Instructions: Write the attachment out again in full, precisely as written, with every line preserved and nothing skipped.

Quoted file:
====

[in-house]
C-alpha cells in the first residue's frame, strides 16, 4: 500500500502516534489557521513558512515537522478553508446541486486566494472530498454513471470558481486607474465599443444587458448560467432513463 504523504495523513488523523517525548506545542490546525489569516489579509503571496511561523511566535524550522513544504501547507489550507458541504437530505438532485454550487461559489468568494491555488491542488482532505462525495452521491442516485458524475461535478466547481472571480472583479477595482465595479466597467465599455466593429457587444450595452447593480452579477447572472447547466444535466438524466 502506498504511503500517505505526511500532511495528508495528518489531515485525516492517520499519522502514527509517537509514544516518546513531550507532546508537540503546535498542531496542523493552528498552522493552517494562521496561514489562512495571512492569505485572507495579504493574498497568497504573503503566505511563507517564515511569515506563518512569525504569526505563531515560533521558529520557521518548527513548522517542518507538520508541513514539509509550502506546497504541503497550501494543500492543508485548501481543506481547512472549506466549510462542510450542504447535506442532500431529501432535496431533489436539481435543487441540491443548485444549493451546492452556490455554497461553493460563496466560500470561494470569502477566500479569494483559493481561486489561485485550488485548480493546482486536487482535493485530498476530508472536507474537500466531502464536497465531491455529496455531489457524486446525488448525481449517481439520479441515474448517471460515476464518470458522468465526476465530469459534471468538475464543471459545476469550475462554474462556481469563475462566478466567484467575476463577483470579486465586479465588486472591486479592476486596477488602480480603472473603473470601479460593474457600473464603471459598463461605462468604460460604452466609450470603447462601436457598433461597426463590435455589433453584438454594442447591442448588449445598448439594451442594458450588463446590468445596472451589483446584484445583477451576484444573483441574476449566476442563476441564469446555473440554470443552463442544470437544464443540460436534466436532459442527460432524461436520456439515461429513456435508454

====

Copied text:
[in-house]
C-alpha cells in the first residue's frame, strides 16, 4: 500500500502516534489557521513558512515537522478553508446541486486566494472530498454513471470558481486607474465599443444587458448560467432513463 504523504495523513488523523517525548506545542490546525489569516489579509503571496511561523511566535524550522513544504501547507489550507458541504437530505438532485454550487461559489468568494491555488491542488482532505462525495452521491442516485458524475461535478466547481472571480472583479477595482465595479466597467465599455466593429457587444450595452447593480452579477447572472447547466444535466438524466 502506498504511503500517505505526511500532511495528508495528518489531515485525516492517520499519522502514527509517537509514544516518546513531550507532546508537540503546535498542531496542523493552528498552522493552517494562521496561514489562512495571512492569505485572507495579504493574498497568497504573503503566505511563507517564515511569515506563518512569525504569526505563531515560533521558529520557521518548527513548522517542518507538520508541513514539509509550502506546497504541503497550501494543500492543508485548501481543506481547512472549506466549510462542510450542504447535506442532500431529501432535496431533489436539481435543487441540491443548485444549493451546492452556490455554497461553493460563496466560500470561494470569502477566500479569494483559493481561486489561485485550488485548480493546482486536487482535493485530498476530508472536507474537500466531502464536497465531491455529496455531489457524486446525488448525481449517481439520479441515474448517471460515476464518470458522468465526476465530469459534471468538475464543471459545476469550475462554474462556481469563475462566478466567484467575476463577483470579486465586479465588486472591486479592476486596477488602480480603472473603473470601479460593474457600473464603471459598463461605462468604460460604452466609450470603447462601436457598433461597426463590435455589433453584438454594442447591442448588449445598448439594451442594458450588463446590468445596472451589483446584484445583477451576484444573483441574476449566476442563476441564469446555473440554470443552463442544470437544464443540460436534466436532459442527460432524461436520456439515461429513456435508454